I'm working up a rough-hewn divestiture plan, and came to realize there's a lot of stuff to uncover. From scrubbing Active Directory data on servers that could leave in an asset purchase, to determining the scope of a password change (and whether or not both sides should endure a password change!), to changing admin- or manager-level passwords and SSIDs on all departing equipment... there's a lot of stuff that must be thought of and properly managed to preserve confidentiality.
My most principal concern would be to prevent AD data (and password hashes for a whole company) to leave in a divestiture. One solution is to force a password change on the remaining company, but I would rather scrub the AD information from departing servers instead. It seems simpler
Anyone have any tips they can share on divestiture planning? Especially in the case of AD. Thanks!
I have to agree with Lamont - there is a lot that depends.
My personal course of action would be to get involved with the deal team and/or the legal department (and make friends with these folks) to understand what they are planning to include in the sale. Ultimately, many of the concerns you have can be front-loaded.
I've been through a number of divestitures and acquisitions and it is quite typical to see AD, servers, VMs, etc, stay with the selling organization and the new organization then spins up new servers they have procured to stand up the necessary environment and import data that is provided (after being reviewed and appropriately sanitized).
To summarize: Get involved early and often, make the legal/deal team aware of the implications, and understand what is being included in the sale.
This is an area where we're working to develop our policy so that it can inform our decisions. Oftentimes, as you may have experienced, IT is something that just creeps from its dark recesses on stakeholder request, and can be easily overlooked until it's too late. This is part of my strategy, in fact, because what is not governed by policy would definitely require hasty decisions.
Funny side note: back in January, our IT director at the time was aware of an acquisition which was scheduled to complete in 75 days. His executive decision was to fully leave IT out of the process until the week before the acquisition took place. It wasn't a funny story at the time, of course.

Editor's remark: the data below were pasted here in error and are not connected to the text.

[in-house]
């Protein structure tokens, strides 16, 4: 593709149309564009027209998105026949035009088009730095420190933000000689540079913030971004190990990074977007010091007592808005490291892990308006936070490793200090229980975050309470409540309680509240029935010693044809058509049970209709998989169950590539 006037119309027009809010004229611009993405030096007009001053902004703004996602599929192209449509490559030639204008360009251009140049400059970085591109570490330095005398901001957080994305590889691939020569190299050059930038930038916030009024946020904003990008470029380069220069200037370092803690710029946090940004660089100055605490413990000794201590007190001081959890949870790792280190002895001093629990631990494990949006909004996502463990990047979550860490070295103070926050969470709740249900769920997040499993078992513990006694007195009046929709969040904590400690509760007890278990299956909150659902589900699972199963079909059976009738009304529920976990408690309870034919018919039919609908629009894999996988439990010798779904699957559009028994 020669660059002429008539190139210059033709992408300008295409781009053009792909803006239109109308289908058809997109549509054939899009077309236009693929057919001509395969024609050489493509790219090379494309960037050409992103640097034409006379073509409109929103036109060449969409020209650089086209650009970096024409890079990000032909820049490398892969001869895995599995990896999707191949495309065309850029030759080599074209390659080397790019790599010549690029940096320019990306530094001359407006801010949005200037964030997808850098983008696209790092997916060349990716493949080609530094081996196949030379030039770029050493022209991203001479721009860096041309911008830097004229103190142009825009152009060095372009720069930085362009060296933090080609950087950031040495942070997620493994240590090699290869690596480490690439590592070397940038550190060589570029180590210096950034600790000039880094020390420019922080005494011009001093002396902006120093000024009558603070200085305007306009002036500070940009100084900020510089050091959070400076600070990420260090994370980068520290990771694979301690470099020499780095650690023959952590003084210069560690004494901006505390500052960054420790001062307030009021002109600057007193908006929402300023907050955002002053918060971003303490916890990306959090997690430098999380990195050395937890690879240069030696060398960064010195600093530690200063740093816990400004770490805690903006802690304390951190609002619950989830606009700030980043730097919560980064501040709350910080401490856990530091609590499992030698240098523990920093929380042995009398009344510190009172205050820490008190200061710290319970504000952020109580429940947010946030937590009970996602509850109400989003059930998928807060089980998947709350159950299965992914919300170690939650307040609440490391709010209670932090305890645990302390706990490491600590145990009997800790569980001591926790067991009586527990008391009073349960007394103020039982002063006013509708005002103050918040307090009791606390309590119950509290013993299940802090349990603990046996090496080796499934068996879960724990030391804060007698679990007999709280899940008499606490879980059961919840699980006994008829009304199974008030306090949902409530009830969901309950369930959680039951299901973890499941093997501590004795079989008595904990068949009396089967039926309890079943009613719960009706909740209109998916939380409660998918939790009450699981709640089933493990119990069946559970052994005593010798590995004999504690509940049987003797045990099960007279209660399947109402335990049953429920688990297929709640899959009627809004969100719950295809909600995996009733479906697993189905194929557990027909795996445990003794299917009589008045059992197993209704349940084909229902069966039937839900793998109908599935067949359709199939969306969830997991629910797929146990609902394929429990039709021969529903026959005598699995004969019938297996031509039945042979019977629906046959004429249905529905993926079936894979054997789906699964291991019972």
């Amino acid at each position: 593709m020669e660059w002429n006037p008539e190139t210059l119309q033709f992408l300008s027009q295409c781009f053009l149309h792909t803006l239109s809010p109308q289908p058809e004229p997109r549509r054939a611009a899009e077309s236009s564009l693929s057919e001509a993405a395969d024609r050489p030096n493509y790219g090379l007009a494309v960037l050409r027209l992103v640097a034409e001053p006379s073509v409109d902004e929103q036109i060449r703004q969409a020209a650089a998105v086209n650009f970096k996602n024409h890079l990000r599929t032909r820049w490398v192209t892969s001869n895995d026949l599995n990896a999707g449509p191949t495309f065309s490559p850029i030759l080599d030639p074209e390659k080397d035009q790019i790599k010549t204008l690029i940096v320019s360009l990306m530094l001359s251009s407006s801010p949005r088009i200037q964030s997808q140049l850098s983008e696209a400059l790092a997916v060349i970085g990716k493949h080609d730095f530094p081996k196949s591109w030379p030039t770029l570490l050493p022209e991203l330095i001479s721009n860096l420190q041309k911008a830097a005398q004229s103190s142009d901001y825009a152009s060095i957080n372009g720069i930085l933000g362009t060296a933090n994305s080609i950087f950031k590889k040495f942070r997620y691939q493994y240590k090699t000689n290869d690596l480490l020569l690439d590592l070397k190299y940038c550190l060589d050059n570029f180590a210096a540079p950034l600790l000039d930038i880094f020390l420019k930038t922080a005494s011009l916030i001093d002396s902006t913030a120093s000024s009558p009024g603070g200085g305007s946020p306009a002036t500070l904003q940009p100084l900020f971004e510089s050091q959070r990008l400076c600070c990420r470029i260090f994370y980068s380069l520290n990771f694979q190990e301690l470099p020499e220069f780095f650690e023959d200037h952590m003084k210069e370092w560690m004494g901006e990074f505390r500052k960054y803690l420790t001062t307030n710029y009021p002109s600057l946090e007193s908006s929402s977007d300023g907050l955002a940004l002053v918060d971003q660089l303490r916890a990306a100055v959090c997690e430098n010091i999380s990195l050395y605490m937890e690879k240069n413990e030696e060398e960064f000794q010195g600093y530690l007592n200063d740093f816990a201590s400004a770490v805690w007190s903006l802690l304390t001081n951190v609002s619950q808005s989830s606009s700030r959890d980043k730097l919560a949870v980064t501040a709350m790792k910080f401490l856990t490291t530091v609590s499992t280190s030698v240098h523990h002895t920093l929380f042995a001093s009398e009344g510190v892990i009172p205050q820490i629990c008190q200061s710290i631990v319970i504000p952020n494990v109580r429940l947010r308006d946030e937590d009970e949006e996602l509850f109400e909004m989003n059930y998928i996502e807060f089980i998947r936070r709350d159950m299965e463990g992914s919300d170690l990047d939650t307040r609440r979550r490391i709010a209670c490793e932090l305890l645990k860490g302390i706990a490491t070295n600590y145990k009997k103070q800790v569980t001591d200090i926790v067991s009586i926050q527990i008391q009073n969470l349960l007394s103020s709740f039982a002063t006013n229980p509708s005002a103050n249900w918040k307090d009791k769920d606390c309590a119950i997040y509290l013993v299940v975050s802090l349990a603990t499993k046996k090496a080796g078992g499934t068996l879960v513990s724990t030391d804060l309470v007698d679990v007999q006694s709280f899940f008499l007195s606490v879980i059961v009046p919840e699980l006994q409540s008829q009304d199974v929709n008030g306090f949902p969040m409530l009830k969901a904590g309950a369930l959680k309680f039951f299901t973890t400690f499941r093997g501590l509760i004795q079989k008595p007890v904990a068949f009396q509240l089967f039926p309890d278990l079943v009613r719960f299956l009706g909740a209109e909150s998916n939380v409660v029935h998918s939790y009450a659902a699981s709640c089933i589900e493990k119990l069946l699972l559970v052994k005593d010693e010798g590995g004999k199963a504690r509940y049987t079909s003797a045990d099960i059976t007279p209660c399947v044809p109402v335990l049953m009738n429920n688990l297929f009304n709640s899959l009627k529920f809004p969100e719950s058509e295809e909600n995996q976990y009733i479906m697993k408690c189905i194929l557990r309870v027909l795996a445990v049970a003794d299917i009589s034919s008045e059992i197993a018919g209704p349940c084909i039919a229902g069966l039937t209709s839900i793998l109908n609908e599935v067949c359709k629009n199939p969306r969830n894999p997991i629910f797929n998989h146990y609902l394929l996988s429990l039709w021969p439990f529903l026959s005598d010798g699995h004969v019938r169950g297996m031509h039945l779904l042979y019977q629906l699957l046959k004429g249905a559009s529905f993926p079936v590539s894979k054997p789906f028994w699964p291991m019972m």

Stuff like this is why I like asking lots of annoying questions.
This could be a big issue - such as did they deploy an Enterprise PKI system attached to the AD itself, plus did they use other tools such as Sharepoint. My main concern would be exactly where, what, how and who has access to the current organisation data, and has it been classified, categorised and who is authorised to see that data. How will you ensure that any residual data, whether under contractual agreements, is not accessed by the remaining company or is being accessed by unauthorised personnel. How will you ensure that all systems residual data has been suitably cleansed, and confirm to be sanitised? Which may include metadata, in various formats and types i.e. unstructured and structured data.
What about the actual systems themselves i.e. servers physical, virtual memory, storage systems and any other places where data could reside without peoples full knowledge over time.
Plus you can add paper records, electronic records, databases, and any off line storage systems as well.
@ericgeater, ensure that the scope is properly defined --- if you miss out anything and have to deal with it at the last moment, things are likely to get overlooked.
The policies of both the organization getting rid of assets & the one acquiring them will have to be considered & enforced as needed, lest there be unwanted consequences.
And I can't stress enough on the need for documentation. If this isn't being maintained properly, there will be a host of problems at all stages.
Nowadays, IT is integrated into everything, so someone from your team should be involved at the start. Alas, it doesn't always happen that way --- I've often seen projects agreed on at the top level, & then just 'dumped' on IT, with the result that they lag or eventually fail.
I'm sure you've already done a good lookup for info on this; if not, here are 2 sources that might be useful: -